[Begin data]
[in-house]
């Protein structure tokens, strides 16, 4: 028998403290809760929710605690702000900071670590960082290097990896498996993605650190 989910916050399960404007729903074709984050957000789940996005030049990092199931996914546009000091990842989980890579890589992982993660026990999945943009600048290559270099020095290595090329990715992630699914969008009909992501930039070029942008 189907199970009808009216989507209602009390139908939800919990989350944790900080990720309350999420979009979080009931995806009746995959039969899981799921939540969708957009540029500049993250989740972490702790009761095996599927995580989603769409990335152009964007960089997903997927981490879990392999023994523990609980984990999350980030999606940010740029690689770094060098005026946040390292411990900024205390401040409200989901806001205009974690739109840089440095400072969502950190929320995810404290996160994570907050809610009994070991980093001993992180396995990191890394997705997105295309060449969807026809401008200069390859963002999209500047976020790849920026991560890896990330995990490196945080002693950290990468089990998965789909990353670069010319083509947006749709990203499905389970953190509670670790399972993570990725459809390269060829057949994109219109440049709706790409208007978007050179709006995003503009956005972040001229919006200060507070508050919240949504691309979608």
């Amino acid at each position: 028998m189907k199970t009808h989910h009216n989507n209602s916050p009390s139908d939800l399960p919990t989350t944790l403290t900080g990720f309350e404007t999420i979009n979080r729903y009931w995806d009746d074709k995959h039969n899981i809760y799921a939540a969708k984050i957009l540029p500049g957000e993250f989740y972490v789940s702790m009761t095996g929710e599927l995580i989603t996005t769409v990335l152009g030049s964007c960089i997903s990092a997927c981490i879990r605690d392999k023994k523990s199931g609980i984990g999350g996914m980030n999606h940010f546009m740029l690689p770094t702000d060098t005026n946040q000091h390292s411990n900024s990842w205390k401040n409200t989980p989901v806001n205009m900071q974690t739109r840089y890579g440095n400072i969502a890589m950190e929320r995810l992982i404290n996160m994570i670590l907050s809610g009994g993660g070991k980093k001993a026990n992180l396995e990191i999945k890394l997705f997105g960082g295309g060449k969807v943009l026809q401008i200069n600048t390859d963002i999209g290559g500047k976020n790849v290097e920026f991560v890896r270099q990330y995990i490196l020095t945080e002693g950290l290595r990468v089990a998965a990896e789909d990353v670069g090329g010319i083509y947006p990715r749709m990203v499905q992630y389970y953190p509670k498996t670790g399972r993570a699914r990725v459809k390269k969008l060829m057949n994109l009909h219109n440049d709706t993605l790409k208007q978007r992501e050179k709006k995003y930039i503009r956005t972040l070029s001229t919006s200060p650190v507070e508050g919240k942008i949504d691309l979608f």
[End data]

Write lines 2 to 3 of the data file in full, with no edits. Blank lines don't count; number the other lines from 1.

């Protein structure tokens, strides 16, 4: 028998403290809760929710605690702000900071670590960082290097990896498996993605650190 989910916050399960404007729903074709984050957000789940996005030049990092199931996914546009000091990842989980890579890589992982993660026990999945943009600048290559270099020095290595090329990715992630699914969008009909992501930039070029942008 189907199970009808009216989507209602009390139908939800919990989350944790900080990720309350999420979009979080009931995806009746995959039969899981799921939540969708957009540029500049993250989740972490702790009761095996599927995580989603769409990335152009964007960089997903997927981490879990392999023994523990609980984990999350980030999606940010740029690689770094060098005026946040390292411990900024205390401040409200989901806001205009974690739109840089440095400072969502950190929320995810404290996160994570907050809610009994070991980093001993992180396995990191890394997705997105295309060449969807026809401008200069390859963002999209500047976020790849920026991560890896990330995990490196945080002693950290990468089990998965789909990353670069010319083509947006749709990203499905389970953190509670670790399972993570990725459809390269060829057949994109219109440049709706790409208007978007050179709006995003503009956005972040001229919006200060507070508050919240949504691309979608």
């Amino acid at each position: 028998m189907k199970t009808h989910h009216n989507n209602s916050p009390s139908d939800l399960p919990t989350t944790l403290t900080g990720f309350e404007t999420i979009n979080r729903y009931w995806d009746d074709k995959h039969n899981i809760y799921a939540a969708k984050i957009l540029p500049g957000e993250f989740y972490v789940s702790m009761t095996g929710e599927l995580i989603t996005t769409v990335l152009g030049s964007c960089i997903s990092a997927c981490i879990r605690d392999k023994k523990s199931g609980i984990g999350g996914m980030n999606h940010f546009m740029l690689p770094t702000d060098t005026n946040q000091h390292s411990n900024s990842w205390k401040n409200t989980p989901v806001n205009m900071q974690t739109r840089y890579g440095n400072i969502a890589m950190e929320r995810l992982i404290n996160m994570i670590l907050s809610g009994g993660g070991k980093k001993a026990n992180l396995e990191i999945k890394l997705f997105g960082g295309g060449k969807v943009l026809q401008i200069n600048t390859d963002i999209g290559g500047k976020n790849v290097e920026f991560v890896r270099q990330y995990i490196l020095t945080e002693g950290l290595r990468v089990a998965a990896e789909d990353v670069g090329g010319i083509y947006p990715r749709m990203v499905q992630y389970y953190p509670k498996t670790g399972r993570a699914r990725v459809k390269k969008l060829m057949n994109l009909h219109n440049d709706t993605l790409k208007q978007r992501e050179k709006k995003y930039i503009r956005t972040l070029s001229t919006s200060p650190v507070e508050g919240k942008i949504d691309l979608f």